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Vietnam: Chilly Church-State relationship
Six months after the shocking removal of Hanoi archbishop, not a tiny bit of progress has been made in Vatican-Vietnam diplomatic ties. On the contrary, after the tragic situation at Con Dau, the persecution has escalated to the extent that local authorities forbade an ordinary bishop to say Mass in his own diocese; and the lawyer who defended Con Dau Catholics were arrested and persecuted. In that context, Patriotic Catholics have just been mobilised to coerce Catholics to be "good citizens".

Speaking at the congress of the Vietnam Committee for Solidarity of Catholics held in Hanoi, Deputy Prime Minister Nguyen Thien Nhan urged priests and lay people in the group to help dissolve relationship conflicts between the State and the Church" and "organise a 'good citizen campaign' among Catholics especially on the occasion of Christmas Season 2010. The "patriotic group" disclosed in its own web site last week.

Originally called the Liaison Committee of Patriotic and Peace-Loving Catholics, the pro-government Catholic group was set up by the Communist Party in 1955 with the goal of establishing a patriotic Church along Chinese lines, separate from Rome.

Nhan, a Politburo member of the Central Committee of the Vietnamese Communist Party, told the group that Vietnamese Chairman Nguyen Minh Triet would like to meet with Catholic representatives to discuss matters of common concern.

The involvement of Triet reflects a reality that Church-State relationship in Vietnam has become tense after a series of land disputes; waves of overt persecution against Catholics in Tam Toa (Quang Binh), Dong Chiem (Hanoi), and Con Dau (Da Nang); and in particular the removal of archbishop Joseph Ngo Quang Kiet of Hanoi.

State media had been depicted Archbishop Joseph Ngo, a thorn in the eyes of the Vietnamese government, as a blockade in the road for Vietnam-Vatican diplomatic relations. However, six months after the removal of the prelate, not a tiny bit of actual progress in the bilateral relation has been made. Particularly, the plan of the Holy See, announced on June 26, to name a non-resident representative to Vietnam is still far from reality.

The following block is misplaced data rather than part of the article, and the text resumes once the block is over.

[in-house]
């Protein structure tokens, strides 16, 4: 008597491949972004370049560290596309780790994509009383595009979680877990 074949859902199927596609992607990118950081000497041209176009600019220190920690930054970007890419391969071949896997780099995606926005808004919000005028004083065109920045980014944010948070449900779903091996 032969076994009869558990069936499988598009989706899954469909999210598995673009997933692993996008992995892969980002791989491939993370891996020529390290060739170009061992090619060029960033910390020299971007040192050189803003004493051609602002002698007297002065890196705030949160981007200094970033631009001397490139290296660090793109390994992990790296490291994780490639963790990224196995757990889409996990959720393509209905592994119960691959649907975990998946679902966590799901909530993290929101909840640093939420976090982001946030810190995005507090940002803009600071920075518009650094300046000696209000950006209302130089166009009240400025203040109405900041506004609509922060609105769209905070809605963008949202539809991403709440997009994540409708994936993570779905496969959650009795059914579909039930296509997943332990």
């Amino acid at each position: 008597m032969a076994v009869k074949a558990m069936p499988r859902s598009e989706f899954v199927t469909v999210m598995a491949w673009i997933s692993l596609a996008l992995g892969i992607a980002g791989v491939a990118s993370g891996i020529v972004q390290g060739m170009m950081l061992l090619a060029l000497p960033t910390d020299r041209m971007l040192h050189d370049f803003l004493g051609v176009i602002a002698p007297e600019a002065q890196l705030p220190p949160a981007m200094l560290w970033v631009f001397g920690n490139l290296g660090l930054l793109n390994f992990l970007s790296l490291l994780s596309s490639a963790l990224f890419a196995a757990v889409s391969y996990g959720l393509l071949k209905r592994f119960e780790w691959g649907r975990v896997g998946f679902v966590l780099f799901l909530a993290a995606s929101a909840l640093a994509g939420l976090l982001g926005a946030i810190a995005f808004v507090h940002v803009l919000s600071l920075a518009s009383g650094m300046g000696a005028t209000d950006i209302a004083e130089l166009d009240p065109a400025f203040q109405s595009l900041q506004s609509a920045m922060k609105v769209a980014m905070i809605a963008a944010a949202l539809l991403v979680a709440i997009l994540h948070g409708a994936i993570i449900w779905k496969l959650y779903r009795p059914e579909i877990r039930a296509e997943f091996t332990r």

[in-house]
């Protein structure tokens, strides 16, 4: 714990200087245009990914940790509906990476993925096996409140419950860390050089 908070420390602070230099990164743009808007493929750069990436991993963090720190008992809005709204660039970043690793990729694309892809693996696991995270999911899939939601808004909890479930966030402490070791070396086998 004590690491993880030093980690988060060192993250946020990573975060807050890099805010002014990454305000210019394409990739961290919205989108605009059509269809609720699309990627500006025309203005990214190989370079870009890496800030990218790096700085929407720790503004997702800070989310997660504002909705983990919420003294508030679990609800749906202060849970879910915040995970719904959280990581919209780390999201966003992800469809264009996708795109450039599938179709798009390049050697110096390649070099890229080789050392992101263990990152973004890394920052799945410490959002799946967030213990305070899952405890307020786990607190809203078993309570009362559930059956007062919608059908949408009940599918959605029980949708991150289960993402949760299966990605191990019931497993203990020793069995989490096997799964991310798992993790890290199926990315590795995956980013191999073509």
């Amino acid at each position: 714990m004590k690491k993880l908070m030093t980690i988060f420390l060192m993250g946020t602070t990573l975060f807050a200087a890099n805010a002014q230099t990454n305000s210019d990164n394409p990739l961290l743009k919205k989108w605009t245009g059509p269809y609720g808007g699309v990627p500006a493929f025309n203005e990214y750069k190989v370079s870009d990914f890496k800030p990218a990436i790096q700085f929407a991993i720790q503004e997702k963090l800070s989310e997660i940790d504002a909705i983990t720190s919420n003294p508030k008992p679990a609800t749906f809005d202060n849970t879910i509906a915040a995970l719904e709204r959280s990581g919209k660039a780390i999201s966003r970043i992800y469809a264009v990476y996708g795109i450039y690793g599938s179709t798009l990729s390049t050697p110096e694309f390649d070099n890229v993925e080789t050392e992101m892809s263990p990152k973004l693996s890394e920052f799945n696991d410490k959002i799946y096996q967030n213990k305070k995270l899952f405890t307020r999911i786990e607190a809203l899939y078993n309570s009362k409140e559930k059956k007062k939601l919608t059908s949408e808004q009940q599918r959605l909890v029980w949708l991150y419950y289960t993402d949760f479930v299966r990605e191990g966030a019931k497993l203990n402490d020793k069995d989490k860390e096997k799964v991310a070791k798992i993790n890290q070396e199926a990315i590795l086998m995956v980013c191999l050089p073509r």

Vietnamese government seems to be interested in nothing else other than the removal of the young archbishop who had been so popular to the Vietnamese public as the voice for the oppressed.

The frigidity in the Church-State relationship has become more evident. In a historic move, the 11th Plenary Meeting of the Catholic Bishops Conference of Vietnam, from Oct. 4 to Oct. 8, 2010, did not include a meeting with Vietnam's Prime Minister as usual.

Since the Communist takeover of South Vietnam in 1975, at the end of each episcopal conference, no matter where the meeting was held: right in Hanoi or thousands of kilometer away in the South, bishops went to Hanoi to meet with the Prime Minister a custom that has drawn much criticism among Catholics and non-Catholics alike.

It had also been reported that during their 11th meeting, bishops were pressured by the Communist Party to include in their pastoral letter at the end of the meeting some paragraphs to promote the idea of a good Catholic is a good citizen. But the bishops refused to do so.

The phrase, taken out of its context from Pope Benedict XVIs speech to Vietnamese bishops on their ad limina visit on June 27, 2009, has been used by State media to urge Catholics for a complete and unconditional submission to civil authorities.